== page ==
Eric Lee Stewart says he’s knocked on approximately 5,000 doors in his campaign for the Zone 3 seat on the Pocatello-Chubbuck School District 25 Board of Trustees, taking notes to record voters’ diverse opinions.
Stewart, a retired civil engineer who worked on water and sewer projects, is running in the Nov. 5 election against James Facer, a retired electrician who served on the board from 2012 through 2015 and has been an active Boy Scout leader.
While visiting with voters, Stewart learned the district’s teachers are generally well regarded. However, he’s repeatedly heard concerns about bullying in local schools. He’s found many voters also believe the school board should be more transparent in its operations.
One of the greatest challenges Facer perceives is enticing teachers to stay in the school district. He knows of teachers who have been lured away by the chance to work for better pay in surrounding states, such as Wyoming.
“We have some excellent educators in our schools,” Facer said.
Facer said he has a “great love for youth” and has been active as a youth leader since the early 1970s. He was originally appointed to the board but didn’t seek reelection after his first term finished because it conflicted with his duties as a Boy Scout leader.
“I think we’ve got a great board,” Facer said. “I enjoy the people on the board.”
Stewart vows he would be a “full-time” board member, spending his weekdays visiting schools and hearing voters’ concerns. His five children all attended District 25, and his grandchildren are now entering the school district.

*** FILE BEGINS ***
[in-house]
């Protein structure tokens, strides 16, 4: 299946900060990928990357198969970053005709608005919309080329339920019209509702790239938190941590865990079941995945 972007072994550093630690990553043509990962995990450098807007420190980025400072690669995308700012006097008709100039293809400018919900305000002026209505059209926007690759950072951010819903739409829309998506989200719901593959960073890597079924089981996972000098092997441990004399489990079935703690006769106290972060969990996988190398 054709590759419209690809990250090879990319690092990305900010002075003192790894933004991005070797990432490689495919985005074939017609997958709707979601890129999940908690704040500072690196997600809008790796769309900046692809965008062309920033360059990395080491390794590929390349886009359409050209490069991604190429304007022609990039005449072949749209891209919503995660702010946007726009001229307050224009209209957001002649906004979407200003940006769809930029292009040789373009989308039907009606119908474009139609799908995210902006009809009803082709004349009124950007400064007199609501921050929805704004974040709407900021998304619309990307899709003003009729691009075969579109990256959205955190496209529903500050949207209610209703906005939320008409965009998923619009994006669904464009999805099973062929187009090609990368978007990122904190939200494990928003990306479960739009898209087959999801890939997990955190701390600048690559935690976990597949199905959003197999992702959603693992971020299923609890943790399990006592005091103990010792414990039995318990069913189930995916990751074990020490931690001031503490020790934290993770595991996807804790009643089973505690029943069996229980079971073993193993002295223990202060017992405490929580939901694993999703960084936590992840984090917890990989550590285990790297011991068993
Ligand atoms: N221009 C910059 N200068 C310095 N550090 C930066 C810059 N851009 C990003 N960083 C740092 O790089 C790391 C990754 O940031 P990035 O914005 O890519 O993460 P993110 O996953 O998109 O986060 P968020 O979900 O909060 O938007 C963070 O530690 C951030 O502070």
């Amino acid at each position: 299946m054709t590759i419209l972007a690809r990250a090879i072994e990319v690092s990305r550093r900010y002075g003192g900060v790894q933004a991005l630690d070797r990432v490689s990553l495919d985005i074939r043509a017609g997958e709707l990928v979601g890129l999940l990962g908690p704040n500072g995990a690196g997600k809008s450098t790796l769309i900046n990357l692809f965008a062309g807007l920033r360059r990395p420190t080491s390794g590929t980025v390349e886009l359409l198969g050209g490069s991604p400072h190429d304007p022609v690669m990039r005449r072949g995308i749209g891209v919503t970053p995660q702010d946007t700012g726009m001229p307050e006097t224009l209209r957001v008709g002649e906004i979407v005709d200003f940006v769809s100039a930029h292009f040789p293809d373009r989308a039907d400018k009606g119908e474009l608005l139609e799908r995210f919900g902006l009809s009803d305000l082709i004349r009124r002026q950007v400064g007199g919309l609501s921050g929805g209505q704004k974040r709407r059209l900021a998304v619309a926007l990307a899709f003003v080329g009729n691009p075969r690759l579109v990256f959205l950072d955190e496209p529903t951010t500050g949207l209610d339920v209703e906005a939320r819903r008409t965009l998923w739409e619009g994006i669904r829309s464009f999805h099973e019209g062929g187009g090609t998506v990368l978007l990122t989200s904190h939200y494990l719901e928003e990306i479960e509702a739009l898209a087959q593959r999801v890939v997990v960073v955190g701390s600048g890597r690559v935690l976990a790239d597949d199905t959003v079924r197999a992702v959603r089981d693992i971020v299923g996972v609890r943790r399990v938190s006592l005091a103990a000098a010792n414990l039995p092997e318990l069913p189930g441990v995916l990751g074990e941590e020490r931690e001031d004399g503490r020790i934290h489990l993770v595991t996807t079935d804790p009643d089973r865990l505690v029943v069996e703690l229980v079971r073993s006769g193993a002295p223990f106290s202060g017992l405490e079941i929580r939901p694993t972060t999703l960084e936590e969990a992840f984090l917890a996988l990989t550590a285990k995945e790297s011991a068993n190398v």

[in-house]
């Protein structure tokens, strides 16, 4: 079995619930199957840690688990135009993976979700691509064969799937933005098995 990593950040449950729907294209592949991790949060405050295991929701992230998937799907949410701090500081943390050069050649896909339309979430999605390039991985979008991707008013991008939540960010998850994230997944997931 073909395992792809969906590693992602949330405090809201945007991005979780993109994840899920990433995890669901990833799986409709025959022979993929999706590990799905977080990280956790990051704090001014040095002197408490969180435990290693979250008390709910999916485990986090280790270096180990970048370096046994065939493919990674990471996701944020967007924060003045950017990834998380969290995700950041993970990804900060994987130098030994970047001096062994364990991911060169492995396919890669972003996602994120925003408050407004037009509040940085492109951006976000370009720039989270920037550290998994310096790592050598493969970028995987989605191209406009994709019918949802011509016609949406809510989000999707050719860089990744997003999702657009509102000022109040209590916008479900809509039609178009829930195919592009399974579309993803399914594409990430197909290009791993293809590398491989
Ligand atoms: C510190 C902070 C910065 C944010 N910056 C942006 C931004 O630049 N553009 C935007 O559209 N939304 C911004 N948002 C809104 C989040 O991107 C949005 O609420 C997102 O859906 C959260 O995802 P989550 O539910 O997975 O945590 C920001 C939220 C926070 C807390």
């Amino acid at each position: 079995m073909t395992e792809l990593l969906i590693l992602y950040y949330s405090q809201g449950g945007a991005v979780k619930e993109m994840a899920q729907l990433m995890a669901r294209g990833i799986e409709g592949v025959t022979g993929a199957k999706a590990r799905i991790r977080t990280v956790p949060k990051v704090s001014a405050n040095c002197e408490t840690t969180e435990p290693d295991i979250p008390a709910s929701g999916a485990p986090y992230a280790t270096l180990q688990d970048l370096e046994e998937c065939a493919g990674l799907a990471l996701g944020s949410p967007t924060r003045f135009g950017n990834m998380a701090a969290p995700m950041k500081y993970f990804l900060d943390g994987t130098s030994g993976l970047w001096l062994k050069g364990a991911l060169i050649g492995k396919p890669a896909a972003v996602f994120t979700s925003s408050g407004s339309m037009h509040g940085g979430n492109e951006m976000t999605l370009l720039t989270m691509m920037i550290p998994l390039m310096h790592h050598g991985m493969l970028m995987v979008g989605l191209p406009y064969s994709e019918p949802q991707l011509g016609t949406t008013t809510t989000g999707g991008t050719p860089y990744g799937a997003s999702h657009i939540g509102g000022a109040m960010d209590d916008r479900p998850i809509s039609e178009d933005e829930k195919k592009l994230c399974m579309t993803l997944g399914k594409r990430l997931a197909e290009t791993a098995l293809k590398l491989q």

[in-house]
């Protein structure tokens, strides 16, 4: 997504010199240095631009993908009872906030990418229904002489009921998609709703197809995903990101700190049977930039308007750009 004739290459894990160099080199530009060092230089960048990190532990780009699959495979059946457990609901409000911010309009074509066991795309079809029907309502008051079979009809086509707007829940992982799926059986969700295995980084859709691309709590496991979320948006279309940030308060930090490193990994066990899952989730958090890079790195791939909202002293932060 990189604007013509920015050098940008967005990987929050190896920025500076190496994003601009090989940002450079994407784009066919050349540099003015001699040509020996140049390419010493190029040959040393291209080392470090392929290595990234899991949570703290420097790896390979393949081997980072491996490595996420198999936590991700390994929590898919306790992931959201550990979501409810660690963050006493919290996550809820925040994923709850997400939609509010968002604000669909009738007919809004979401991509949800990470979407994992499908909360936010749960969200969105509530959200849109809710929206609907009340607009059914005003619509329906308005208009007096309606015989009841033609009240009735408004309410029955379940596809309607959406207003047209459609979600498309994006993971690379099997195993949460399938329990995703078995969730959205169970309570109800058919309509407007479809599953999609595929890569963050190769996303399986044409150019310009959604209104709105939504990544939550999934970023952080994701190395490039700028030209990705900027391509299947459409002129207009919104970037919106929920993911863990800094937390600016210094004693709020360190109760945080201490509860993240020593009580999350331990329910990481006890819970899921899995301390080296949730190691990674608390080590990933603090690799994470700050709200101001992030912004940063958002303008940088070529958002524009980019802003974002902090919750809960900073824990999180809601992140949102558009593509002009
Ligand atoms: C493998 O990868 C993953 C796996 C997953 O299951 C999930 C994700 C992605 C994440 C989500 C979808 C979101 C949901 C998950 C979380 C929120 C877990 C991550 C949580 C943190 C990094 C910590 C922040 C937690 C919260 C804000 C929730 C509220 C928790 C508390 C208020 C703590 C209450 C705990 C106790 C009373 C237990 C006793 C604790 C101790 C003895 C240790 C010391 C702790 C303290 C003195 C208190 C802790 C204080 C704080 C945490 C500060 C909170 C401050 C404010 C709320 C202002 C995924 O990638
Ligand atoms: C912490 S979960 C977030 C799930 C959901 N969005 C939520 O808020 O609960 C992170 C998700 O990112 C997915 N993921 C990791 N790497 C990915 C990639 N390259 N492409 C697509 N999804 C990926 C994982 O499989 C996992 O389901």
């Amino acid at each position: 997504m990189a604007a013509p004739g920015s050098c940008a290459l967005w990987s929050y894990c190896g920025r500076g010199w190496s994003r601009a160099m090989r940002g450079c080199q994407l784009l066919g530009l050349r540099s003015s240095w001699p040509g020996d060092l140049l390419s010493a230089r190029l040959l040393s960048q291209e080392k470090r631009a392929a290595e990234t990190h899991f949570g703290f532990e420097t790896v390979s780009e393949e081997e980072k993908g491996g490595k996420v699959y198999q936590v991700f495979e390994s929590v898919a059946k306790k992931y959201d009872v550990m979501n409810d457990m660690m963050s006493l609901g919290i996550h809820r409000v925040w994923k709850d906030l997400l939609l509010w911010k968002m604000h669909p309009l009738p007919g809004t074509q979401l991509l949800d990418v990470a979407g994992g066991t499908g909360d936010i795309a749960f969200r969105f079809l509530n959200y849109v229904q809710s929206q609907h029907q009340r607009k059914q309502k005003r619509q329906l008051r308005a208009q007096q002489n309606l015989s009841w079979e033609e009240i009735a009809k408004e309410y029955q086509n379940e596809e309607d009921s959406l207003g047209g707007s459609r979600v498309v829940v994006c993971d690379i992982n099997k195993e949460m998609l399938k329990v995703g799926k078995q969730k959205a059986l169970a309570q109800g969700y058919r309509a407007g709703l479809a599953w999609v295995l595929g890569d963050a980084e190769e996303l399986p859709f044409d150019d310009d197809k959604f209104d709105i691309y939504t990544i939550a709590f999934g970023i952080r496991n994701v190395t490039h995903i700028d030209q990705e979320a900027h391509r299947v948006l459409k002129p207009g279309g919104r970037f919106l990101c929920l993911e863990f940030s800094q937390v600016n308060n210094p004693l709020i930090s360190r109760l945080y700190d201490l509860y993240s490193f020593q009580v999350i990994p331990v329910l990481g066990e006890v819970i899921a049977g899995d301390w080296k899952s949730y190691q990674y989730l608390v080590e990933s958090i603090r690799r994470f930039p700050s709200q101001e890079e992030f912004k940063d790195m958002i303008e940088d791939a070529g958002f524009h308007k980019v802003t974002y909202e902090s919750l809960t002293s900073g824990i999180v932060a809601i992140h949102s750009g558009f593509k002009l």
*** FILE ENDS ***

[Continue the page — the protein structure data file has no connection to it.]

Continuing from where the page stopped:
Stewart believes much of the bullying he’s about occurs outside of the school setting, and many teachers and administrators are doing an excellent job of addressing the problem. But he’s also heard anecdotes from parents about teachers and administrators who have failed to act to their satisfaction.
“There’s a problem there,” Stewart said.
While he was campaigning, Stewart distributed his personal contact information, hoping he’ll have the opportunity to be a direct conduit between the district and the public. He said several voters voiced concerns about a perceived lack of transparency by the district’s leadership.
Stewart said he experienced poor transparency personally when he made a public records request for documentation to support a contract to pay the architect that designed the Pocatello High School renovation $581,000.
“I got one document. Most of the documents I never received,” Stewart said.
He said basic information, such as hours worked, rate of pay and an estimate of the renovation project’s anticipated cost, were all missing. He said the architect made no report analyzing the various options — documentation he always provided as an engineer.
“In the conversation about Pocatello High, (the school district) spent all of their time telling me why they were right doing what they were doing and spent absolutely no time addressing my questions and concerns,” Stewart said.
Facer has kept apprised of district news through his daughter, who is a teacher. As a board member, he enjoyed visiting schools and meeting teachers, students and administrators. He also witnessed “heartwarming” changes for the better in many students who had disciplinary problems.
“I think I’m willing to listen to people,” Facer said.